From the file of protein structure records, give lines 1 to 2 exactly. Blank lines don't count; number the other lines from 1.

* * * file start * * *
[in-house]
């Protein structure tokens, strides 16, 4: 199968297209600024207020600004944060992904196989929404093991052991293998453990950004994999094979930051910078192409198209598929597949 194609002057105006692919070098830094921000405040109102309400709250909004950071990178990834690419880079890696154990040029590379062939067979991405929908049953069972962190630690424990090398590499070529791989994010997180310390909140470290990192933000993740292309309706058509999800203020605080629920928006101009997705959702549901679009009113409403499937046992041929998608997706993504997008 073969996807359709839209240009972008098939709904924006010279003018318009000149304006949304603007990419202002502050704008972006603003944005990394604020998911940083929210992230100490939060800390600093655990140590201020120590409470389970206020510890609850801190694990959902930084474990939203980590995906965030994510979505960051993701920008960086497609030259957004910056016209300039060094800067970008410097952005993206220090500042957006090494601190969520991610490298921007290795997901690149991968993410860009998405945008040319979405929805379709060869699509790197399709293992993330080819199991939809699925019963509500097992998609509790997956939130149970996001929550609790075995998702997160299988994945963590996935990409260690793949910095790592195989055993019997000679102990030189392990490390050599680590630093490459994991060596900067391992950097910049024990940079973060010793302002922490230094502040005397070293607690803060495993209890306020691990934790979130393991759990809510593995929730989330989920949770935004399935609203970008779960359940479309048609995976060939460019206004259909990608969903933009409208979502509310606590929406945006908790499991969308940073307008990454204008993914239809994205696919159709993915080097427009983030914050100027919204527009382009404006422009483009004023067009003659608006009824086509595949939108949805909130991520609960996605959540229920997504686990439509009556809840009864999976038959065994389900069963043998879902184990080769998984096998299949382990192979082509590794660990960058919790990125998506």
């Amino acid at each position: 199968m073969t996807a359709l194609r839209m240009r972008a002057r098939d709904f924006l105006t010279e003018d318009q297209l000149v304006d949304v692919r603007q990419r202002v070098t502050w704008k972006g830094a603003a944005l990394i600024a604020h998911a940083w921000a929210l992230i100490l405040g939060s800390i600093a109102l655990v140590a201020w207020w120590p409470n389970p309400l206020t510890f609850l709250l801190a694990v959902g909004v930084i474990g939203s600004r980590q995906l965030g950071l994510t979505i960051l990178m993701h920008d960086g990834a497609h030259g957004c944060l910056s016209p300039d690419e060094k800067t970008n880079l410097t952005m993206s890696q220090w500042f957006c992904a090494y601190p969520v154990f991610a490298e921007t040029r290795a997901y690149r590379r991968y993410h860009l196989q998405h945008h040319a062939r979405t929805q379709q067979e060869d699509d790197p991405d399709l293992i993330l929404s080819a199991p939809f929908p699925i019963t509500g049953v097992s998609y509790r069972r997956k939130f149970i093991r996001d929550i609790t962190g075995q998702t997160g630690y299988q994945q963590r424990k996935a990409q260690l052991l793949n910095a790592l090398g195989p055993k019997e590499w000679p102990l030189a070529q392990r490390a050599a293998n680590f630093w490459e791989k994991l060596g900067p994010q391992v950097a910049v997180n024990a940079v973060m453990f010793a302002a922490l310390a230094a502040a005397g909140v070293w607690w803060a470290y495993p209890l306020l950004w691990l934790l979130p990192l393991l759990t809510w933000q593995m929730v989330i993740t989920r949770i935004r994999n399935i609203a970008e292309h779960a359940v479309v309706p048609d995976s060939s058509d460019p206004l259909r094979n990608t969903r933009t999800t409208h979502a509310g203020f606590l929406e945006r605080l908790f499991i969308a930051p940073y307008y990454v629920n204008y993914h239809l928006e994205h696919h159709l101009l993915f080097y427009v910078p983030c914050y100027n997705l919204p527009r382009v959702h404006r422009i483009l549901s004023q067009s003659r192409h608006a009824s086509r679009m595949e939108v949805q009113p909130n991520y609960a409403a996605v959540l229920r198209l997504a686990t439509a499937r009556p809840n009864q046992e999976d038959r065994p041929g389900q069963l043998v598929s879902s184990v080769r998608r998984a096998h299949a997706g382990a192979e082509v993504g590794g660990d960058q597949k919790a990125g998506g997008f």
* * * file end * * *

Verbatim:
[in-house]
């Protein structure tokens, strides 16, 4: 199968297209600024207020600004944060992904196989929404093991052991293998453990950004994999094979930051910078192409198209598929597949 194609002057105006692919070098830094921000405040109102309400709250909004950071990178990834690419880079890696154990040029590379062939067979991405929908049953069972962190630690424990090398590499070529791989994010997180310390909140470290990192933000993740292309309706058509999800203020605080629920928006101009997705959702549901679009009113409403499937046992041929998608997706993504997008 073969996807359709839209240009972008098939709904924006010279003018318009000149304006949304603007990419202002502050704008972006603003944005990394604020998911940083929210992230100490939060800390600093655990140590201020120590409470389970206020510890609850801190694990959902930084474990939203980590995906965030994510979505960051993701920008960086497609030259957004910056016209300039060094800067970008410097952005993206220090500042957006090494601190969520991610490298921007290795997901690149991968993410860009998405945008040319979405929805379709060869699509790197399709293992993330080819199991939809699925019963509500097992998609509790997956939130149970996001929550609790075995998702997160299988994945963590996935990409260690793949910095790592195989055993019997000679102990030189392990490390050599680590630093490459994991060596900067391992950097910049024990940079973060010793302002922490230094502040005397070293607690803060495993209890306020691990934790979130393991759990809510593995929730989330989920949770935004399935609203970008779960359940479309048609995976060939460019206004259909990608969903933009409208979502509310606590929406945006908790499991969308940073307008990454204008993914239809994205696919159709993915080097427009983030914050100027919204527009382009404006422009483009004023067009003659608006009824086509595949939108949805909130991520609960996605959540229920997504686990439509009556809840009864999976038959065994389900069963043998879902184990080769998984096998299949382990192979082509590794660990960058919790990125998506």